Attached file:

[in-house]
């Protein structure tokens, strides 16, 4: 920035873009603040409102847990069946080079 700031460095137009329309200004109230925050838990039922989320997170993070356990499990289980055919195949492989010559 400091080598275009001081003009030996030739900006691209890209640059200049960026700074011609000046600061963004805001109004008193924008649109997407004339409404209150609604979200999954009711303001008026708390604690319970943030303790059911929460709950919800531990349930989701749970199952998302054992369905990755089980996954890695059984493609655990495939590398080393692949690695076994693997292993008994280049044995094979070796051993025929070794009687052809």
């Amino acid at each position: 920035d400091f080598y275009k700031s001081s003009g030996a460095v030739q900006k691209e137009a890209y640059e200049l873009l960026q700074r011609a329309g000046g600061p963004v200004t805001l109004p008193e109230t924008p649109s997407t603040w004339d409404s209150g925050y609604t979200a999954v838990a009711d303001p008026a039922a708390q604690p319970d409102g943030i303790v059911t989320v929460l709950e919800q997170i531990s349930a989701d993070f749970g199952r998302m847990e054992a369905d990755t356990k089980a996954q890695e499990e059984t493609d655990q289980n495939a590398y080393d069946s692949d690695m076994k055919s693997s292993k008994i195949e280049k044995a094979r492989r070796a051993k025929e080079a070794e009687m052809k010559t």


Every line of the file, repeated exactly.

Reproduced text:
[in-house]
């Protein structure tokens, strides 16, 4: 920035873009603040409102847990069946080079 700031460095137009329309200004109230925050838990039922989320997170993070356990499990289980055919195949492989010559 400091080598275009001081003009030996030739900006691209890209640059200049960026700074011609000046600061963004805001109004008193924008649109997407004339409404209150609604979200999954009711303001008026708390604690319970943030303790059911929460709950919800531990349930989701749970199952998302054992369905990755089980996954890695059984493609655990495939590398080393692949690695076994693997292993008994280049044995094979070796051993025929070794009687052809």
């Amino acid at each position: 920035d400091f080598y275009k700031s001081s003009g030996a460095v030739q900006k691209e137009a890209y640059e200049l873009l960026q700074r011609a329309g000046g600061p963004v200004t805001l109004p008193e109230t924008p649109s997407t603040w004339d409404s209150g925050y609604t979200a999954v838990a009711d303001p008026a039922a708390q604690p319970d409102g943030i303790v059911t989320v929460l709950e919800q997170i531990s349930a989701d993070f749970g199952r998302m847990e054992a369905d990755t356990k089980a996954q890695e499990e059984t493609d655990q289980n495939a590398y080393d069946s692949d690695m076994k055919s693997s292993k008994i195949e280049k044995a094979r492989r070796a051993k025929e080079a070794e009687m052809k010559t």